Thus, we have the birth of Moses and God’s hand was upon him.

3 unnamed women are prominent in this story and in the life of Moses. 3 unnamed women who God used to carry out his eternal plan of salvation. 

First is his birth mom.  With all the problems that Pharaoh’s edict caused, Moses’ mother must have struggled with what to do. If they found out about Moses being born, well, that would be the end of Moses. But her faith opened the door to trust God to take care of the situation. So, with much prayer, much soul searching, she decided to keep him as long as she could, and then when it would be more difficult for her to hide him she would figure out what to do. A plan came to her mind. A plan, could we not say, that came from God. A plan that would save her son. So, Moses’ mom, though that was not the name she gave him, with the help of his sister, and dad, built that little basket, placed him in it, and she and Moses’ sister went to the Nile and placed it among the reeds and let it drift as it may. Maybe they asked God’s guidance for the basket as they launched Moses on his new journey. Maybe they prayed for the person or persons who would find the basket, that it would be the one who could give her son a good home. So, bathed in prayer, and perhaps putting something of herself in that basket that perhaps he could hold on to, they released the basket, and Moses’ sister stood by to watch what was going to happen, to make sure he was safe.

The second unnamed woman was Moses’ sister. We know when the Exodus took place years later, Moses’ sister Miriam was with him. But this may not have been his sister who watched him float down the Nile. But she stood watch. She made sure that he would be safe.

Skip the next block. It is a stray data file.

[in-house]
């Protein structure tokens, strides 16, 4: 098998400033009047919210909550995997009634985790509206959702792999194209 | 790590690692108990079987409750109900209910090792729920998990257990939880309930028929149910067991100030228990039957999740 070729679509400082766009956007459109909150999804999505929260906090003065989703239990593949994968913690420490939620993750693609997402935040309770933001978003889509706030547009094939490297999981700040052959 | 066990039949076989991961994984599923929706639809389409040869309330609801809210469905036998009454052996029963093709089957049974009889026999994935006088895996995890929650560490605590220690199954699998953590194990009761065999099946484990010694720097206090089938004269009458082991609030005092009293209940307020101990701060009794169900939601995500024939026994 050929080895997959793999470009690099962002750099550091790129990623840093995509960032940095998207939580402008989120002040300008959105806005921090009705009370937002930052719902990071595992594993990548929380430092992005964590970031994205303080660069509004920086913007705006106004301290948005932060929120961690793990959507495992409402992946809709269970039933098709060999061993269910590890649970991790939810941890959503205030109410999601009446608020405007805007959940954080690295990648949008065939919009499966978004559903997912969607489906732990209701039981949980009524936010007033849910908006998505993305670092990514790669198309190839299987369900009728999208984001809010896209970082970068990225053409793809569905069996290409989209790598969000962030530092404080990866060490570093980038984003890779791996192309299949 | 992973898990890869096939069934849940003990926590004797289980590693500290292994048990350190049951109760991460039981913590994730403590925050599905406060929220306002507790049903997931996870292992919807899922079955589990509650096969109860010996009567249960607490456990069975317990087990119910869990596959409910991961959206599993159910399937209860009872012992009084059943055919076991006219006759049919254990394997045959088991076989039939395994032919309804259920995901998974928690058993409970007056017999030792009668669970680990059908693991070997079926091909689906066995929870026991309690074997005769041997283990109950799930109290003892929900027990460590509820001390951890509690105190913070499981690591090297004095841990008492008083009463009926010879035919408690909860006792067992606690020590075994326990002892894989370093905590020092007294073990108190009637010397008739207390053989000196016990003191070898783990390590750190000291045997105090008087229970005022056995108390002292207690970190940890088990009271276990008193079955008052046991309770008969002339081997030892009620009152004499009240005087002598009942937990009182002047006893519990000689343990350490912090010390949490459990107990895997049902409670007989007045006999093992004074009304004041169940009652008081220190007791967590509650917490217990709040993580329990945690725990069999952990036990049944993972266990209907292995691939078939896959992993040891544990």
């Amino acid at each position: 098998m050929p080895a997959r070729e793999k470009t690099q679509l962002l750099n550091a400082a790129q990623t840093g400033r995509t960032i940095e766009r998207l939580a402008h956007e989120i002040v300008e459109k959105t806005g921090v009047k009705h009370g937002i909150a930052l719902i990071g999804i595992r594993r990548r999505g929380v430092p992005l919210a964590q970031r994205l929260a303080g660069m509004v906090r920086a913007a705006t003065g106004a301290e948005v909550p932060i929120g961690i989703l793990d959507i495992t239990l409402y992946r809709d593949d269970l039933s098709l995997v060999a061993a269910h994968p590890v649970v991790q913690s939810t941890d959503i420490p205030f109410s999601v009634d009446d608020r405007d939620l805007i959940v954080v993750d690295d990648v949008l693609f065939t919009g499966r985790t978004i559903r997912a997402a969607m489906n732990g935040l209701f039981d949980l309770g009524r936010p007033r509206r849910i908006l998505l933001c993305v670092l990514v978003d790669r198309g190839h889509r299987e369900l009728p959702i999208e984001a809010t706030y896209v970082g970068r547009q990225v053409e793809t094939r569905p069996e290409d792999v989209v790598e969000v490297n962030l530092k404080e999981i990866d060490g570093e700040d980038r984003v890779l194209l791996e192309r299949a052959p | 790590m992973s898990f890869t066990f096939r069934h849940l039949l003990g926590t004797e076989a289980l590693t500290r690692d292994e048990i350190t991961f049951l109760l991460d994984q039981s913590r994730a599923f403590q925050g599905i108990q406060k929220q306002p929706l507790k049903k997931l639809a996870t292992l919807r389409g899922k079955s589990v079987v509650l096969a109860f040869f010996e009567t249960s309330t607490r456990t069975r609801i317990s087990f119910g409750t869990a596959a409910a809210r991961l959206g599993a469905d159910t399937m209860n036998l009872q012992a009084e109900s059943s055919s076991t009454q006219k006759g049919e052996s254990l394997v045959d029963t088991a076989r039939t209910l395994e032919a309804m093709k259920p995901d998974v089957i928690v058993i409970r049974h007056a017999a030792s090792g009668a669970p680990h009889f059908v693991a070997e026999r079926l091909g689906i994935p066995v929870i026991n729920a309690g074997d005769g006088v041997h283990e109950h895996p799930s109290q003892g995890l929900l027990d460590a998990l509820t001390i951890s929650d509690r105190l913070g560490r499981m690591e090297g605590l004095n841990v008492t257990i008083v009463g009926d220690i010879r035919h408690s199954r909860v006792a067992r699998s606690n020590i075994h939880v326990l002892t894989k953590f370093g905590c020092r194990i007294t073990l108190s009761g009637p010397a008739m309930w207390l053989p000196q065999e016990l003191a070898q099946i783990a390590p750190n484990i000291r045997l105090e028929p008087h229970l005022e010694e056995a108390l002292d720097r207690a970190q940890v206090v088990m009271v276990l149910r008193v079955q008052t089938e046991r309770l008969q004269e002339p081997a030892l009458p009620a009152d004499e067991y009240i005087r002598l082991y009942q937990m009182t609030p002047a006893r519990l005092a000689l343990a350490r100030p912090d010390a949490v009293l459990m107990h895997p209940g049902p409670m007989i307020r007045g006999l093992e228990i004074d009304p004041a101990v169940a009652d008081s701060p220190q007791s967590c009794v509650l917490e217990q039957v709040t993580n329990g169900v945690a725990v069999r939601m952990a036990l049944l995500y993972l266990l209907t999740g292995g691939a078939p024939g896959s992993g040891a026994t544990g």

The third unnamed woman was Pharaoh’s daughter. At just the right time of day, at the precise time that was needed, she went to bathe herself in the Nile. What happened was amazing, for she saw in the water a basket floating and sent her attenders to bring it to her. When she opened it, to her amazement, she found a crying baby. But his was no ordinary crying baby. It was one that belonged to a Hebrew mom. Perhaps she was shocked that this baby lived this long. And she took him in her arms, rocked him and realized this child was hungry.

There you have it. The story of Moses’ birth, his journey in the Nile, and his rescue. And all three women had a part of his story and his heritage. Think of it. Moses survived it all. Don’t you think it was surprising that this mean Pharaoh let his daughter keep the Hebrew child? Or was it that Pharaoh’s daughter just said she found a baby in the Nile, not mentioning it was a Hebrew? God’s hand was on this situation, as it is in many of our lives as well. 

But there is more. Because his sister was close by when Pharaoh’s daughter realized the baby she was holding was hungry, out of the darkness came Moses’ sister and asked if she could find a Hebrew mom to help nurse the baby. Who do you think she had in mind? RIGHT! You already guessed it. She ran home to mom and said, “Mom, mom, come quickly your son has been found by Pharaoh’s daughter and she needs you to nurse him. Come quickly with me.”

So, sister and mom run as fast as they could to the palace and we find that Pharaoh’s daughter gives Moses back to his mom to raise for a while, or until it was time for him to be returned to the one who would raise him. And get this…. Pharaoh offered to pay her for her service. 

Isn’t God good? I imagine during those months, perhaps years, Moses real mom raised him and told him of his background and where he came from. She, like Samuel, the priest’s mom, had great influence on what would be, as she planted seeds of his roots in his mind which he would one day remember. Yet, God used Moses. He had a plan for this child plucked from the Nile. His plan included an education for Moses in the leader of the Egyptian world. He would be schooled by the best teachers and learn many things about their culture, which one day would become handy. And one day he would return to lead his own people to the Promised Land.